The Book That Started the Fermentation Revolution Sandor Ellix Katz, winner of a James Beard Award and New York Times bestselling author, whom Michael Pollan calls the "Johnny Appleseed of Fermentation" returns to the iconic book that started it all, but with a fresh perspective, renewed enthusiasm, and expanded wisdom from his travels around the world. This self-described fermentation revivalist is perhaps best known simply as Sandorkraut, which describes his joyful and demystifying approach to making and eating fermented foods, the health benefits of which have helped launch a nutrition-based food revolution. Since its publication in 2003, and aided by Katz's engaging and fervent workshop presentations, Wild Fermentation has inspired people to turn their kitchens into food labs: fermenting vegetables into sauerkraut, milk into cheese or yogurt, grains into sourdough bread, and much more. In turn, they've traded batches, shared recipes, and joined thousands of others on a journey of creating healthy food for themselves, their families, and their communities. Katz's work earned him the Craig Clairborne lifetime achievement award from the Southern Foodways Alliance, and has been called "one of the unlikely rock stars of the American food scene" by The New York Times. This updated and revised edition, now with full color photos throughout, is sure to introduce a whole new generation to the flavors and health benefits of fermented foods. It features many brand-new recipes--including Strawberry Kvass, African Sorghum Beer, and Infinite Buckwheat Bread--and updates and refines original recipes reflecting the author's ever-deepening knowledge of global food traditions that has influenced four-star chefs and home cooks alike. For Katz, his gateway to fermentation was sauerkraut. So open this book to find yours, and start a little food revolution right in your own kitchen. Praise for Sandor Ellix Katz and his books: "The Art of Fermentation is an extraordinary book, and an impressive work of passion and scholarship."--Deborah Madison, author of Local Flavors "Sandor Katz has proven himself to be the king of fermentation."--Sally Fallon Morell, President, The Weston A. Price Foundation "Sandor Katz has already awakened more people to the diversity and deliciousness of fermented foods than any other single person has over the last century."--Gary Paul Nabhan, author of Growing Food in a Hotter, Drier Land "The fermenting bible." -- Newsweek "In a country almost clinically obsessed with sterilization Katz reminds us of the forgotten benefits of living in harmony with our microbial relatives." -- Grist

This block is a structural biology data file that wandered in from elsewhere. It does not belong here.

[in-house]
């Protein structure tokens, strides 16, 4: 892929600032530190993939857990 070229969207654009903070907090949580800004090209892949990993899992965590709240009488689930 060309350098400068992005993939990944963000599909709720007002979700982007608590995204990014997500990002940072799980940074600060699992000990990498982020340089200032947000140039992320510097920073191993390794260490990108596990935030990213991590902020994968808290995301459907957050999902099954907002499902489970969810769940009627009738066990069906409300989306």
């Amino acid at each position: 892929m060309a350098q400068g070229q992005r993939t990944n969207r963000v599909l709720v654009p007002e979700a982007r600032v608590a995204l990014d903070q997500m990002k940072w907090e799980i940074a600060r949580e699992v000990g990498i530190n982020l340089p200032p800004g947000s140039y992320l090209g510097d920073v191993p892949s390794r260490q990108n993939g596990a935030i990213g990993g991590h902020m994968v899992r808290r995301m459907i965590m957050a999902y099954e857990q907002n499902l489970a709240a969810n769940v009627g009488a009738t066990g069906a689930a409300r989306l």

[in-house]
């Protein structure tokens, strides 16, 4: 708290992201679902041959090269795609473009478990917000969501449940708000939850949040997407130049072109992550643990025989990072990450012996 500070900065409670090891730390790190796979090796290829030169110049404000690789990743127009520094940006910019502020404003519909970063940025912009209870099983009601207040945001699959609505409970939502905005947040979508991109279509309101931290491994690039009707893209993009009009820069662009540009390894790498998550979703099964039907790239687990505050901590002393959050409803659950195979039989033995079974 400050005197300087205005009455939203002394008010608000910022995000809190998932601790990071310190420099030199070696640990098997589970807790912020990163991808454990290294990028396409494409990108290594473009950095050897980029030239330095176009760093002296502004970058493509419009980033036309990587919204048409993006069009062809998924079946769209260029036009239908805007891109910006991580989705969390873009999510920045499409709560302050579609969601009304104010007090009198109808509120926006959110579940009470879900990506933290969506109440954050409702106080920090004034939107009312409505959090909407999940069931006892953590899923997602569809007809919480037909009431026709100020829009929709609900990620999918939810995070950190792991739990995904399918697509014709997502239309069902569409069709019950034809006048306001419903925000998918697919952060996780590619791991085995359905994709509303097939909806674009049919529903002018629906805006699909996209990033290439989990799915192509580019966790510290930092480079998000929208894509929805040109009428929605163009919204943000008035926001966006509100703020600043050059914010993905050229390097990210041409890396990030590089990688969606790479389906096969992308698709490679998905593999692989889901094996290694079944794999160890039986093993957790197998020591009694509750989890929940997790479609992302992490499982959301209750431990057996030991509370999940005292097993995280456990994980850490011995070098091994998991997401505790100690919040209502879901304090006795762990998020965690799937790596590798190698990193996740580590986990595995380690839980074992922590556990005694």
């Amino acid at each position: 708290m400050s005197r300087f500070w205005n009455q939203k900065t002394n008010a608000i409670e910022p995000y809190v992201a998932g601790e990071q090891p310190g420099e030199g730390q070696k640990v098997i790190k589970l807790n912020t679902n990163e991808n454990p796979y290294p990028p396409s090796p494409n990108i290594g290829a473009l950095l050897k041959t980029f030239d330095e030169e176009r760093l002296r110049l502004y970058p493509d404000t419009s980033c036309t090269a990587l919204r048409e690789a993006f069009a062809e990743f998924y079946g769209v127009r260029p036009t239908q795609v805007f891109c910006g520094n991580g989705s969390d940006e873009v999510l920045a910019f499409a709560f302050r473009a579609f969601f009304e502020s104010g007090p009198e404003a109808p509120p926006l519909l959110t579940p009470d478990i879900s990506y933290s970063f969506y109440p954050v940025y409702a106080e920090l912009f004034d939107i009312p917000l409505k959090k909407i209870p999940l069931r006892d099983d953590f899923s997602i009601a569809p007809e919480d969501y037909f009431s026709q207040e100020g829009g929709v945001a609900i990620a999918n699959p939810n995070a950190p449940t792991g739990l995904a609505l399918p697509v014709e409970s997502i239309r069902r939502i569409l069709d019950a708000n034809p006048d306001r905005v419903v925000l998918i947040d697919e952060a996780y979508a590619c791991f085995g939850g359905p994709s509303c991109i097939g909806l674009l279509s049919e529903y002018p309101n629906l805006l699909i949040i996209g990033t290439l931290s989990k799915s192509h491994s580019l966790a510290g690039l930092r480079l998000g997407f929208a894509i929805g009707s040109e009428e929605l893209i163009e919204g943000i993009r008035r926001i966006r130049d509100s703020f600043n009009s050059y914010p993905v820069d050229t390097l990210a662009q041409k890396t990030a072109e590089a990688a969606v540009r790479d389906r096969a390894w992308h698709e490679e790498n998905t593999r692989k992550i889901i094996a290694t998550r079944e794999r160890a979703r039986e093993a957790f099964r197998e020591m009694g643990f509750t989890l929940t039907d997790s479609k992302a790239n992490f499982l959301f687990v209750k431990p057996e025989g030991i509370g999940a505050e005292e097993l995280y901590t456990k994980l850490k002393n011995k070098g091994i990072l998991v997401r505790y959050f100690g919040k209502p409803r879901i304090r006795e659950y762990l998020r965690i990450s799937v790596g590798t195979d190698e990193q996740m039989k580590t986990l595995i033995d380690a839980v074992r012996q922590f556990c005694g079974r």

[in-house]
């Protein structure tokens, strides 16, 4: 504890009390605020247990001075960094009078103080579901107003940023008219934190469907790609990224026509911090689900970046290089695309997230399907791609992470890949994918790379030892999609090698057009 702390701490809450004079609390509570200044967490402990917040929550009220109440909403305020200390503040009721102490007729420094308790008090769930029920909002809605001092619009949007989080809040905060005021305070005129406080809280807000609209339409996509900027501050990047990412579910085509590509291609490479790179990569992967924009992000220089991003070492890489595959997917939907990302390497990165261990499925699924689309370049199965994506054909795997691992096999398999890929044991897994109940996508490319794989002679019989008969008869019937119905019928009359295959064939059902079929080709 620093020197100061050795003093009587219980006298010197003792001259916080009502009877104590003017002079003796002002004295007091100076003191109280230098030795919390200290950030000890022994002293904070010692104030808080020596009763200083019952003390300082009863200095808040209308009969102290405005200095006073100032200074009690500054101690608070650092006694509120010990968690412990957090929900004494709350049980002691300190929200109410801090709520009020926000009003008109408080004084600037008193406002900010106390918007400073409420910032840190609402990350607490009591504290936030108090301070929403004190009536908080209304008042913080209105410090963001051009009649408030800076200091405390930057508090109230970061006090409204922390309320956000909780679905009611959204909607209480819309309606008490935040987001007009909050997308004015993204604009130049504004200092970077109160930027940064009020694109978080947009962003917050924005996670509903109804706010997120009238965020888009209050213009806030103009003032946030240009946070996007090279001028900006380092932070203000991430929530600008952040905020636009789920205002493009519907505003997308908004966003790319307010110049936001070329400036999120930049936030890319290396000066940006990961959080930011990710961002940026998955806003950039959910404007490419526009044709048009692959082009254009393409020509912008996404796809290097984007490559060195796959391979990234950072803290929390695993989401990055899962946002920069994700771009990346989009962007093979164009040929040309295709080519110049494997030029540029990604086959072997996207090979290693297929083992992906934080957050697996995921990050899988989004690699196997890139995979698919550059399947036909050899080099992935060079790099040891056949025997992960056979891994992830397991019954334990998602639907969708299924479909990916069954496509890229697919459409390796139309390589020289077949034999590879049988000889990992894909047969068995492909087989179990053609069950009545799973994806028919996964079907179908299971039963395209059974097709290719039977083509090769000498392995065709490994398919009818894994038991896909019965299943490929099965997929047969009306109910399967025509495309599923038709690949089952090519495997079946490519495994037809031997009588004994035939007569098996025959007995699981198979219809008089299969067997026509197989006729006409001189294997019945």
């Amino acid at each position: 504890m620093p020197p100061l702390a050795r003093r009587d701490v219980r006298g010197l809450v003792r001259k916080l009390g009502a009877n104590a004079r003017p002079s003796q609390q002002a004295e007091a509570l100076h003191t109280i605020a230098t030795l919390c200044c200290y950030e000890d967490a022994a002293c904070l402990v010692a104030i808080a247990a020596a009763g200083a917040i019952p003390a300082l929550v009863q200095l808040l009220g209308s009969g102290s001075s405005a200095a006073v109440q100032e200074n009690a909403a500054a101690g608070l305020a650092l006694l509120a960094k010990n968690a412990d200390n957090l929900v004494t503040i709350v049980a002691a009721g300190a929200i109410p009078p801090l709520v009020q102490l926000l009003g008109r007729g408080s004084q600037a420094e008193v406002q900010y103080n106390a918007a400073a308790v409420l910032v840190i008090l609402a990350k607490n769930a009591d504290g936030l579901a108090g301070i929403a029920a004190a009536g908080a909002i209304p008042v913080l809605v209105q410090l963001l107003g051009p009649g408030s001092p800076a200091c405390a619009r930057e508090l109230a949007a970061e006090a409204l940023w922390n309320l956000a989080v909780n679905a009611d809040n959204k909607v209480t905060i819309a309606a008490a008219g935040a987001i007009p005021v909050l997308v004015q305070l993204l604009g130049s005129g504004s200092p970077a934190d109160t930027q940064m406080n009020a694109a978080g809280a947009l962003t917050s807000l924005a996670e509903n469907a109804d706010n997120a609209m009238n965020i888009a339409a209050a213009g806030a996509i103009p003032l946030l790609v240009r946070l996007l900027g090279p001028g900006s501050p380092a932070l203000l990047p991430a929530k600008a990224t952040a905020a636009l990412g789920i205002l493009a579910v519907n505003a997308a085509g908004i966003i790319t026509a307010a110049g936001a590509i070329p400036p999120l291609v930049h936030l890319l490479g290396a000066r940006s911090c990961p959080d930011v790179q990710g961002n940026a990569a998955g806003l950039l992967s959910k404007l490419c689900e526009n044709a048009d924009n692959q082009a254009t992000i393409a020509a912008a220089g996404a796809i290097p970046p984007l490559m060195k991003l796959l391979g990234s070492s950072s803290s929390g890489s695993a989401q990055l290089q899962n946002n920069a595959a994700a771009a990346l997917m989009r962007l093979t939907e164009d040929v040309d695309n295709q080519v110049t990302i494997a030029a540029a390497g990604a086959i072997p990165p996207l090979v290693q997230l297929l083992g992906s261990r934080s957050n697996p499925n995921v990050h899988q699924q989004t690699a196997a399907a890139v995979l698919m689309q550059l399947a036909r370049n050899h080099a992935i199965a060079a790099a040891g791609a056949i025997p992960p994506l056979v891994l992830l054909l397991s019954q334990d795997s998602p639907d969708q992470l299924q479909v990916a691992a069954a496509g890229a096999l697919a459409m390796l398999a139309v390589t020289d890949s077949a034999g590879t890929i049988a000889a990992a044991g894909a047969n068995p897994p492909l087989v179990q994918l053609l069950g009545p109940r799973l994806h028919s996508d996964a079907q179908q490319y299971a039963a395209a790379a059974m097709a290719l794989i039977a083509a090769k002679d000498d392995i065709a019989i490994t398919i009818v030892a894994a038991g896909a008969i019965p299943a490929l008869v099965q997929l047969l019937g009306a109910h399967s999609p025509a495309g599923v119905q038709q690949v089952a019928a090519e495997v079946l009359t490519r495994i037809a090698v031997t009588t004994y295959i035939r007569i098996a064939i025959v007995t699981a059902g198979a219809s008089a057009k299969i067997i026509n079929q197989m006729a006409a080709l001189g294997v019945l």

|Author||: Henry David Thoreau|